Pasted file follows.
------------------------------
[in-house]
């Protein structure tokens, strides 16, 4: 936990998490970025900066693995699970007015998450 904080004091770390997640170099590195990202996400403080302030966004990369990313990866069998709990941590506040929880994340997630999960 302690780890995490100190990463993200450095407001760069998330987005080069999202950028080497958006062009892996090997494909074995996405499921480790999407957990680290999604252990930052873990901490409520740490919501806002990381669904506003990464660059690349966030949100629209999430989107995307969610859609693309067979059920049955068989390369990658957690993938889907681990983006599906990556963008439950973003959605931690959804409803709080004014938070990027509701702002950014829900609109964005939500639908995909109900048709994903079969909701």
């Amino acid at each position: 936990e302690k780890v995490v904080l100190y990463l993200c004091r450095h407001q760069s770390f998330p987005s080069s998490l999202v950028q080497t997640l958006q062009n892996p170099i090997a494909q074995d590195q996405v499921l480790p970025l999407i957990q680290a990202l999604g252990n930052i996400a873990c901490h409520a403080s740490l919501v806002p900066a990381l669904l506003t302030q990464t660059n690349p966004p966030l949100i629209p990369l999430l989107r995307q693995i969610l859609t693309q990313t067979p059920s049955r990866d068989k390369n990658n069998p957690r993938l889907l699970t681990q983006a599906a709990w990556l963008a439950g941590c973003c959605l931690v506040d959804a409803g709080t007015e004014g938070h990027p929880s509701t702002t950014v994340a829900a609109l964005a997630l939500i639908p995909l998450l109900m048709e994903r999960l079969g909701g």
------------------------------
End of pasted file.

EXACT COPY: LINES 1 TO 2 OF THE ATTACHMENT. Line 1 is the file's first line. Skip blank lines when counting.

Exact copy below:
[in-house]
């Protein structure tokens, strides 16, 4: 936990998490970025900066693995699970007015998450 904080004091770390997640170099590195990202996400403080302030966004990369990313990866069998709990941590506040929880994340997630999960 302690780890995490100190990463993200450095407001760069998330987005080069999202950028080497958006062009892996090997494909074995996405499921480790999407957990680290999604252990930052873990901490409520740490919501806002990381669904506003990464660059690349966030949100629209999430989107995307969610859609693309067979059920049955068989390369990658957690993938889907681990983006599906990556963008439950973003959605931690959804409803709080004014938070990027509701702002950014829900609109964005939500639908995909109900048709994903079969909701």